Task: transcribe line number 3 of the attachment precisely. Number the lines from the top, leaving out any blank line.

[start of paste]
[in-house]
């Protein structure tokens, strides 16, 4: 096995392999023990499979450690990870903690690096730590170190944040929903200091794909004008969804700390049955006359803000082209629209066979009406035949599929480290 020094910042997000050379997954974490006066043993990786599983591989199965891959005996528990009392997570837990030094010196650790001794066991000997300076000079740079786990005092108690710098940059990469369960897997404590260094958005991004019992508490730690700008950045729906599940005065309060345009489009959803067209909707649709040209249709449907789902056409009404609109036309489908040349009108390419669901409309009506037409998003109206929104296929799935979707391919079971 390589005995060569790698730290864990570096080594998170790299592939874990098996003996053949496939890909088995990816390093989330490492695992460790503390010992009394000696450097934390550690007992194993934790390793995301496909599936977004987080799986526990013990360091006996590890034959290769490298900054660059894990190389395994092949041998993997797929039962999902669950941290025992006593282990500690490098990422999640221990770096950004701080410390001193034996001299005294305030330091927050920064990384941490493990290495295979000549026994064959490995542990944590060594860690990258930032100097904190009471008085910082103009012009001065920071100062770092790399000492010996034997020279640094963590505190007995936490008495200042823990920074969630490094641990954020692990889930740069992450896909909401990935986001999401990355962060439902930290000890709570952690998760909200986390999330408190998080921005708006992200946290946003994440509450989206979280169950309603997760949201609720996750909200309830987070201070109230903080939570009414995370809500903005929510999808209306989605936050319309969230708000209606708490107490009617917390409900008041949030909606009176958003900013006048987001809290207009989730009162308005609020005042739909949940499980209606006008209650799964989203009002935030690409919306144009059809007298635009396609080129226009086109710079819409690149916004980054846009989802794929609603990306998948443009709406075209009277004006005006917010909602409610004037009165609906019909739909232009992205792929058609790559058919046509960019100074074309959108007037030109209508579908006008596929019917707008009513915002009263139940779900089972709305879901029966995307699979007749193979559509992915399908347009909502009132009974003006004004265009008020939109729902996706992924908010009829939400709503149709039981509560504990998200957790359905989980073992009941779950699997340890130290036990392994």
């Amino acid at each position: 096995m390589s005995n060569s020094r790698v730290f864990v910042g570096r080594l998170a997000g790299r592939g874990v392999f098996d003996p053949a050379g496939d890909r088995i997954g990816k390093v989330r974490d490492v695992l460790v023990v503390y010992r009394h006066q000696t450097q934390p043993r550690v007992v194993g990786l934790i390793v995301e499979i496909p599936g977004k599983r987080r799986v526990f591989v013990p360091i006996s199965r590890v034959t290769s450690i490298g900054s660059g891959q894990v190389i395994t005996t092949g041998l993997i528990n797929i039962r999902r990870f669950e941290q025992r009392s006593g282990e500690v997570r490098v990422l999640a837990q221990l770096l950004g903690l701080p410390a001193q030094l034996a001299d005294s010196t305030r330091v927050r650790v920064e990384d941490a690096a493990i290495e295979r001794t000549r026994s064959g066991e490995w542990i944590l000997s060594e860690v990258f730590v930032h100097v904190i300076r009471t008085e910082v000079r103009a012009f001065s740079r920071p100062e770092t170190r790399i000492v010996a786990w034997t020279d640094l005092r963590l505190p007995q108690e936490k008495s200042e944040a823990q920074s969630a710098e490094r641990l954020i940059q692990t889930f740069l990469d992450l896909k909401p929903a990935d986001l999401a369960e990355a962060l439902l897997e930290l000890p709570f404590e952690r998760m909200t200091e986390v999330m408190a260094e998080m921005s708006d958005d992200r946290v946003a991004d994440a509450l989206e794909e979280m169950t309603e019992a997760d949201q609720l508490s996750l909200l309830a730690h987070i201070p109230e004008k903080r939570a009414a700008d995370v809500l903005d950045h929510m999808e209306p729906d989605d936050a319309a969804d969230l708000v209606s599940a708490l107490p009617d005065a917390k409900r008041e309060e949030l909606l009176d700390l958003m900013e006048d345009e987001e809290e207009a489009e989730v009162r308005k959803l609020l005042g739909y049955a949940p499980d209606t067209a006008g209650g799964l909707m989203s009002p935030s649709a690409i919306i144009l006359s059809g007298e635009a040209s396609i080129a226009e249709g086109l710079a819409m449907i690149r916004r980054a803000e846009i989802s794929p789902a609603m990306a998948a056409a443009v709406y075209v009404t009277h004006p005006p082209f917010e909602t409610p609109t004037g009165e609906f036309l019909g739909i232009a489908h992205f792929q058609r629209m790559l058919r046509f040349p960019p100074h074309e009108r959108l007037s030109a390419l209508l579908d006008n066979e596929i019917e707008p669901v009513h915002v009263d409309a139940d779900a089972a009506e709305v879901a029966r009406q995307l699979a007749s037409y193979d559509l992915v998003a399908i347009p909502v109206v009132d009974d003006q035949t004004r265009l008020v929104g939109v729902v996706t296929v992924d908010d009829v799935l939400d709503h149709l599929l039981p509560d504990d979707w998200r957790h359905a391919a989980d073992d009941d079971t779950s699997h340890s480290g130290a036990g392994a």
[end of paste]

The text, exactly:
């Amino acid at each position: 096995m390589s005995n060569s020094r790698v730290f864990v910042g570096r080594l998170a997000g790299r592939g874990v392999f098996d003996p053949a050379g496939d890909r088995i997954g990816k390093v989330r974490d490492v695992l460790v023990v503390y010992r009394h006066q000696t450097q934390p043993r550690v007992v194993g990786l934790i390793v995301e499979i496909p599936g977004k599983r987080r799986v526990f591989v013990p360091i006996s199965r590890v034959t290769s450690i490298g900054s660059g891959q894990v190389i395994t005996t092949g041998l993997i528990n797929i039962r999902r990870f669950e941290q025992r009392s006593g282990e500690v997570r490098v990422l999640a837990q221990l770096l950004g903690l701080p410390a001193q030094l034996a001299d005294s010196t305030r330091v927050r650790v920064e990384d941490a690096a493990i290495e295979r001794t000549r026994s064959g066991e490995w542990i944590l000997s060594e860690v990258f730590v930032h100097v904190i300076r009471t008085e910082v000079r103009a012009f001065s740079r920071p100062e770092t170190r790399i000492v010996a786990w034997t020279d640094l005092r963590l505190p007995q108690e936490k008495s200042e944040a823990q920074s969630a710098e490094r641990l954020i940059q692990t889930f740069l990469d992450l896909k909401p929903a990935d986001l999401a369960e990355a962060l439902l897997e930290l000890p709570f404590e952690r998760m909200t200091e986390v999330m408190a260094e998080m921005s708006d958005d992200r946290v946003a991004d994440a509450l989206e794909e979280m169950t309603e019992a997760d949201q609720l508490s996750l909200l309830a730690h987070i201070p109230e004008k903080r939570a009414a700008d995370v809500l903005d950045h929510m999808e209306p729906d989605d936050a319309a969804d969230l708000v209606s599940a708490l107490p009617d005065a917390k409900r008041e309060e949030l909606l009176d700390l958003m900013e006048d345009e987001e809290e207009a489009e989730v009162r308005k959803l609020l005042g739909y049955a949940p499980d209606t067209a006008g209650g799964l909707m989203s009002p935030s649709a690409i919306i144009l006359s059809g007298e635009a040209s396609i080129a226009e249709g086109l710079a819409m449907i690149r916004r980054a803000e846009i989802s794929p789902a609603m990306a998948a056409a443009v709406y075209v009404t009277h004006p005006p082209f917010e909602t409610p609109t004037g009165e609906f036309l019909g739909i232009a489908h992205f792929q058609r629209m790559l058919r046509f040349p960019p100074h074309e009108r959108l007037s030109a390419l209508l579908d006008n066979e596929i019917e707008p669901v009513h915002v009263d409309a139940d779900a089972a009506e709305v879901a029966r009406q995307l699979a007749s037409y193979d559509l992915v998003a399908i347009p909502v109206v009132d009974d003006q035949t004004r265009l008020v929104g939109v729902v996706t296929v992924d908010d009829v799935l939400d709503h149709l599929l039981p509560d504990d979707w998200r957790h359905a391919a989980d073992d009941d079971t779950s699997h340890s480290g130290a036990g392994a």